This article will help you setup and troubleshoot both audible and visual notifications.

Audio Notifications

Browsers, with Google's Chrome being at the forefront, have become significantly more limited in what sites can automatically play audio. Autoplay is defined as any audible tone coming from the browser that is not directly initiated by a user action on that website. While noble, their intent was to block the auto-playing of unwanted advertisements. Unfortunately, they did not take in to consideration the browser as a communication metaphor.
* https://developers.google.com/web/updates/2017/09/autoplay-policy-changes

As evidence, one of the rules now dictating playing audio indicates that unless the user "interacts" with a web page since its last refresh (which includes any of shutting down the computer, restarting the browser or manually refreshing the page), the browser window will not play a sound from that page until a user action is performed on that page. While we lobby browsers to make provisions for addressing, here's what you should need to do to get your browsers to "ring":

This means that after the Ramble portal loads, you need to click inside the portal in some manner for you to indicate to your browser, "I'm ok to play audio." Once you click inside audio should play, regardless of the future browser state (focused, not-focused or even hidden).

Allowing Visual Notifications

Visual notifications are critical to being able to answer chat requests in a timely fashion. In combination with audio notifications, visual notifications provide the perfect metaphor for allowing you to disturb your regular work only when a visitor chat request is made. To make sure that you're able to receive visual chat notifications, please follow the steps that correspond to your browser.

Chrome

Within Chrome, open a new tab and paste this link: chrome://settings/content/notifications?search=notifications. Alternatively, press the Menu icon in Chrome (the three vertical dots) and select Settings. Scroll down to the bottom of your Settings page and open the Advanced section. Scroll down and select the Content Settings tab in the Privacy and Security section.

Select 'Notifications' to see which sites are allowed (bottom) or denied (top). Disabling the feature will stop sites from popping up alerts. Unfortunately, that means notifications you do want will not be shown unless you decide to toggle the notification settings for each site you find yourself visiting. To turn the feature off entirely, toggle the "Ask before sending" setting to "off."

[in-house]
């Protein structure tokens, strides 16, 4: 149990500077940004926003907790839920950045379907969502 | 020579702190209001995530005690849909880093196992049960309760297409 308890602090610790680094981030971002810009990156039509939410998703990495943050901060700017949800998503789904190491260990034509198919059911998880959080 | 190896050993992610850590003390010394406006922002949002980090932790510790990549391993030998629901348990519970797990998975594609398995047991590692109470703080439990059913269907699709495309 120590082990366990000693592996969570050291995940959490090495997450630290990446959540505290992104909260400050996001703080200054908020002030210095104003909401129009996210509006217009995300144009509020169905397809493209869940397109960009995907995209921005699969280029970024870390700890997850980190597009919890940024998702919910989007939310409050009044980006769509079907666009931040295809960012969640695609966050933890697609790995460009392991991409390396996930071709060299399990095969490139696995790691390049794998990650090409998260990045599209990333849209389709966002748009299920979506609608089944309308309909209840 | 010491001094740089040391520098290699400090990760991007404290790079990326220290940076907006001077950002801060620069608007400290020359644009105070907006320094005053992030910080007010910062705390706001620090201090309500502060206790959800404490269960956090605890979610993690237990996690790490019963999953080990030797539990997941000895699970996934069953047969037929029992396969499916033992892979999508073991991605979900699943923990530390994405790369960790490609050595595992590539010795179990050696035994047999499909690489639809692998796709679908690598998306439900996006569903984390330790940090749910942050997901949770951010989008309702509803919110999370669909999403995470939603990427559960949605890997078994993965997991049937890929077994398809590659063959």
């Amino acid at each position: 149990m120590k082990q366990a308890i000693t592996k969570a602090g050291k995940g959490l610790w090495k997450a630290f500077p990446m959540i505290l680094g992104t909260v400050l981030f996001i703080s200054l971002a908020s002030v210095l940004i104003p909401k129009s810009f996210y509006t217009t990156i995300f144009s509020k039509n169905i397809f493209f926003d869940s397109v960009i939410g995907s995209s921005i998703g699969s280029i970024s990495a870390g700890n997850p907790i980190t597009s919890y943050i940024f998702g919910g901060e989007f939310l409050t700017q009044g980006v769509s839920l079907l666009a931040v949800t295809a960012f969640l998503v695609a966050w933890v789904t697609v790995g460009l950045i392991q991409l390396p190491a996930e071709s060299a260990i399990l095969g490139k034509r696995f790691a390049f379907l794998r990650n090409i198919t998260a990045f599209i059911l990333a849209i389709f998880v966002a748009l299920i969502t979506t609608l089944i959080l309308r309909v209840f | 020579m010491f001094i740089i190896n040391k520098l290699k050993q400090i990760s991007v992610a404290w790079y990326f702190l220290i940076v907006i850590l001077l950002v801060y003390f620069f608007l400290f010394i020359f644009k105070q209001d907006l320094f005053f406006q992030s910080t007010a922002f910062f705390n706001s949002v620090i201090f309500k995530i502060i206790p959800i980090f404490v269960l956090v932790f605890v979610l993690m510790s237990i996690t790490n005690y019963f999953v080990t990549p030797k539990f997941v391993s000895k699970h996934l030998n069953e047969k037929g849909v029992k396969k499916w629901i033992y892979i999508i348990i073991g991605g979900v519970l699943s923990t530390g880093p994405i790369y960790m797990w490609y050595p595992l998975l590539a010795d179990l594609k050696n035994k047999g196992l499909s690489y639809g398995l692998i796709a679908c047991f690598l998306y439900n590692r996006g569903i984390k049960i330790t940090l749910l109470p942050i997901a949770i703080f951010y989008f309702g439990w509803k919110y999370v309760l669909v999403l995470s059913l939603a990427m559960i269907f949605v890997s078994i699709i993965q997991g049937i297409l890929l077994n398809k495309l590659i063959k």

Firefox

To confirm Ramble has authority to send browser notifications, navigate to your security settings. Hit the menu icon and select Options, then select Privacy & Security. Scroll down to the Permissions section and select Notifications Settings icon. Find Ramble and, if not already, enable it to allow notifications.

Microsoft Edge

Hit the menu icon in the top right and select Settings. Scroll down to Advanced Settings, then select Website permissions. There you can toggle on notification permissions for individual websites, including Ramble.

Safari

Safari does not yet support the push API for browser notifications.

Troubleshooting Visual Notifications

If you have allowed notifications and are still not seeing visual them, please attempt a hard refresh (Hard Refresh Instructions) of the Ramble portal and click within the page.

Sample Notifications

Ramble Visual Notification Examples (3 Scenarios)

Scenario A) The user's Chrome browser is focused and is displaying the Ramble Portal in the active tab

Ramble will show a notification like the screen below in the bottom left while Chrome will not show a browser notification (see B) and C) to understand more).

Scenario B) Chrome browser is focused but a tab other than the Ramble portal is currently displaying

Chrome will show the notification in the upper right.

Scenario C) Chrome browser is not focused

Chrome will show the notification in the upper right.